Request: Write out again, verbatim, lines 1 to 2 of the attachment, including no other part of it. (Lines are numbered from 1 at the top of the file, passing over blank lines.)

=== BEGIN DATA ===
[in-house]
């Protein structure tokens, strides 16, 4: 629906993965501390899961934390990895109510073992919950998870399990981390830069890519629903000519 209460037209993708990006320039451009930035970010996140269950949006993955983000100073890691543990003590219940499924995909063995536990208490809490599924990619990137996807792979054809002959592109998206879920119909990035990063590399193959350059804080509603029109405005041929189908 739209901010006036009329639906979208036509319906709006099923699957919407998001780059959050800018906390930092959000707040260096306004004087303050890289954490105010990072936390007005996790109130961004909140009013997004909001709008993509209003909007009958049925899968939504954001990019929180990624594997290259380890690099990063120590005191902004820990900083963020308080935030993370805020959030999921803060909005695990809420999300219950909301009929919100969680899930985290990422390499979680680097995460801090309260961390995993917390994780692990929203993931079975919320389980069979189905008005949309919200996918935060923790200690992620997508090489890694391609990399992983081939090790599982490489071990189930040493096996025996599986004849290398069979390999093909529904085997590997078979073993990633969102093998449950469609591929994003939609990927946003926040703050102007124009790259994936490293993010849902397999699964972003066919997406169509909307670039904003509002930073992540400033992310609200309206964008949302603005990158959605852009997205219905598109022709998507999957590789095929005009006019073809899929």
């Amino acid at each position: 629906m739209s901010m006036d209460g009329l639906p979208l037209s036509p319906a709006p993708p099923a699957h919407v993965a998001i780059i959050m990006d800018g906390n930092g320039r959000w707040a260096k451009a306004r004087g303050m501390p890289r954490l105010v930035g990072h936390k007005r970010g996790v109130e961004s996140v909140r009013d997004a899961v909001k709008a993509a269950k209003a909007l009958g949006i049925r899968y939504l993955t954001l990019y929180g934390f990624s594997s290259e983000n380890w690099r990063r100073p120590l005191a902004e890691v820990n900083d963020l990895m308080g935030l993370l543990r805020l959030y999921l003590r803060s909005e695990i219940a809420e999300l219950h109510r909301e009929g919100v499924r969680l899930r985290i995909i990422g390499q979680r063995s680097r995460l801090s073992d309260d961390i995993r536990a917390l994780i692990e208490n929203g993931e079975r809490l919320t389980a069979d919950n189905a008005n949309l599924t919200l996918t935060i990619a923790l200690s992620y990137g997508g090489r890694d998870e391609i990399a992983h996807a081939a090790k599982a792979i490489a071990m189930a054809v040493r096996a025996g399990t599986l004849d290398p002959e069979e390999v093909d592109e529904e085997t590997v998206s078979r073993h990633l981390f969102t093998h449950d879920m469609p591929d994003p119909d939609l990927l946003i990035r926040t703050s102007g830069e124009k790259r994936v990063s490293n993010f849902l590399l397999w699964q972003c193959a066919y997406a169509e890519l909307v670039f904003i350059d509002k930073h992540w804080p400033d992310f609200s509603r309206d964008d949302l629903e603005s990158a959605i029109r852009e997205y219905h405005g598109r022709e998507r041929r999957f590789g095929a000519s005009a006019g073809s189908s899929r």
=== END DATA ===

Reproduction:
[in-house]
């Protein structure tokens, strides 16, 4: 629906993965501390899961934390990895109510073992919950998870399990981390830069890519629903000519 209460037209993708990006320039451009930035970010996140269950949006993955983000100073890691543990003590219940499924995909063995536990208490809490599924990619990137996807792979054809002959592109998206879920119909990035990063590399193959350059804080509603029109405005041929189908 739209901010006036009329639906979208036509319906709006099923699957919407998001780059959050800018906390930092959000707040260096306004004087303050890289954490105010990072936390007005996790109130961004909140009013997004909001709008993509209003909007009958049925899968939504954001990019929180990624594997290259380890690099990063120590005191902004820990900083963020308080935030993370805020959030999921803060909005695990809420999300219950909301009929919100969680899930985290990422390499979680680097995460801090309260961390995993917390994780692990929203993931079975919320389980069979189905008005949309919200996918935060923790200690992620997508090489890694391609990399992983081939090790599982490489071990189930040493096996025996599986004849290398069979390999093909529904085997590997078979073993990633969102093998449950469609591929994003939609990927946003926040703050102007124009790259994936490293993010849902397999699964972003066919997406169509909307670039904003509002930073992540400033992310609200309206964008949302603005990158959605852009997205219905598109022709998507999957590789095929005009006019073809899929």